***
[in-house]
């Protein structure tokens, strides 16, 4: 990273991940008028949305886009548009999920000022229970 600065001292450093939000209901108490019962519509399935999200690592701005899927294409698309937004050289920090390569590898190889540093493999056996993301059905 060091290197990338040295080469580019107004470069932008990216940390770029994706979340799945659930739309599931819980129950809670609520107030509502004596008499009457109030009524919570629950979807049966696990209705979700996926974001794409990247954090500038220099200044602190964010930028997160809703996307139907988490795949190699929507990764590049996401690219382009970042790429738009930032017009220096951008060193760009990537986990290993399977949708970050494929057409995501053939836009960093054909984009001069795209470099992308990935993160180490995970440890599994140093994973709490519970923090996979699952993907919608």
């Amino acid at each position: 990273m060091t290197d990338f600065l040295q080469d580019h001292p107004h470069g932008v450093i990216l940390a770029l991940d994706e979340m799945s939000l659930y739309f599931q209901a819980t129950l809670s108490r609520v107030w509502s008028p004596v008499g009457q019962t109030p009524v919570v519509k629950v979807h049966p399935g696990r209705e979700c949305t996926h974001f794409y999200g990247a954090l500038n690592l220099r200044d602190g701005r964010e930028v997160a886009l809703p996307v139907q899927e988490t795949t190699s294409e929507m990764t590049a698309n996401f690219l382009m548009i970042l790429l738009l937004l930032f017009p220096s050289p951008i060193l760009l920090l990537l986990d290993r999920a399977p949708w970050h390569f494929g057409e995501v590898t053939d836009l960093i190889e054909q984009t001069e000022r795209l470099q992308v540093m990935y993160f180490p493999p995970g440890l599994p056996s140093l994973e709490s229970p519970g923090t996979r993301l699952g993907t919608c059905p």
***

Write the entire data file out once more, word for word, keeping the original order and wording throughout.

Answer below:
[in-house]
């Protein structure tokens, strides 16, 4: 990273991940008028949305886009548009999920000022229970 600065001292450093939000209901108490019962519509399935999200690592701005899927294409698309937004050289920090390569590898190889540093493999056996993301059905 060091290197990338040295080469580019107004470069932008990216940390770029994706979340799945659930739309599931819980129950809670609520107030509502004596008499009457109030009524919570629950979807049966696990209705979700996926974001794409990247954090500038220099200044602190964010930028997160809703996307139907988490795949190699929507990764590049996401690219382009970042790429738009930032017009220096951008060193760009990537986990290993399977949708970050494929057409995501053939836009960093054909984009001069795209470099992308990935993160180490995970440890599994140093994973709490519970923090996979699952993907919608």
């Amino acid at each position: 990273m060091t290197d990338f600065l040295q080469d580019h001292p107004h470069g932008v450093i990216l940390a770029l991940d994706e979340m799945s939000l659930y739309f599931q209901a819980t129950l809670s108490r609520v107030w509502s008028p004596v008499g009457q019962t109030p009524v919570v519509k629950v979807h049966p399935g696990r209705e979700c949305t996926h974001f794409y999200g990247a954090l500038n690592l220099r200044d602190g701005r964010e930028v997160a886009l809703p996307v139907q899927e988490t795949t190699s294409e929507m990764t590049a698309n996401f690219l382009m548009i970042l790429l738009l937004l930032f017009p220096s050289p951008i060193l760009l920090l990537l986990d290993r999920a399977p949708w970050h390569f494929g057409e995501v590898t053939d836009l960093i190889e054909q984009t001069e000022r795209l470099q992308v540093m990935y993160f180490p493999p995970g440890l599994p056996s140093l994973e709490s229970p519970g923090t996979r993301l699952g993907t919608c059905p």